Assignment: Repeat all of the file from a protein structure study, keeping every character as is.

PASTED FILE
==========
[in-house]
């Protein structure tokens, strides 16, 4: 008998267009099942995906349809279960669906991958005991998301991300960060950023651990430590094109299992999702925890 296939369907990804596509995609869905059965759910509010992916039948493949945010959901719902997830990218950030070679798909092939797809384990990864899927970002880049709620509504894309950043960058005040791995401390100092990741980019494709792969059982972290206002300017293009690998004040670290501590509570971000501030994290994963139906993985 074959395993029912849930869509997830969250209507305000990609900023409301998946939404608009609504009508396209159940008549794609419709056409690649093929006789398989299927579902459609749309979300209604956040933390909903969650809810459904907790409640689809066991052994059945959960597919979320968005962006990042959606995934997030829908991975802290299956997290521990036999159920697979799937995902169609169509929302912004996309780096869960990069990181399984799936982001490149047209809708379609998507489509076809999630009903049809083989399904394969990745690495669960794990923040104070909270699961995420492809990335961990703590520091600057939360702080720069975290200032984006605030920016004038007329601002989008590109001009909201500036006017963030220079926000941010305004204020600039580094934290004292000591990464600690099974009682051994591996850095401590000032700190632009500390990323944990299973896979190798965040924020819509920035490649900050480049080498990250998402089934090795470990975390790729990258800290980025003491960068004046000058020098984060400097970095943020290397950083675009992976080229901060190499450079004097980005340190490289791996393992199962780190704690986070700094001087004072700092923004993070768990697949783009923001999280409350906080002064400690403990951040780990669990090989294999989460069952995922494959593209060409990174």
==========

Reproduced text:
[in-house]
């Protein structure tokens, strides 16, 4: 008998267009099942995906349809279960669906991958005991998301991300960060950023651990430590094109299992999702925890 296939369907990804596509995609869905059965759910509010992916039948493949945010959901719902997830990218950030070679798909092939797809384990990864899927970002880049709620509504894309950043960058005040791995401390100092990741980019494709792969059982972290206002300017293009690998004040670290501590509570971000501030994290994963139906993985 074959395993029912849930869509997830969250209507305000990609900023409301998946939404608009609504009508396209159940008549794609419709056409690649093929006789398989299927579902459609749309979300209604956040933390909903969650809810459904907790409640689809066991052994059945959960597919979320968005962006990042959606995934997030829908991975802290299956997290521990036999159920697979799937995902169609169509929302912004996309780096869960990069990181399984799936982001490149047209809708379609998507489509076809999630009903049809083989399904394969990745690495669960794990923040104070909270699961995420492809990335961990703590520091600057939360702080720069975290200032984006605030920016004038007329601002989008590109001009909201500036006017963030220079926000941010305004204020600039580094934290004292000591990464600690099974009682051994591996850095401590000032700190632009500390990323944990299973896979190798965040924020819509920035490649900050480049080498990250998402089934090795470990975390790729990258800290980025003491960068004046000058020098984060400097970095943020290397950083675009992976080229901060190499450079004097980005340190490289791996393992199962780190704690986070700094001087004072700092923004993070768990697949783009923001999280409350906080002064400690403990951040780990669990090989294999989460069952995922494959593209060409990174």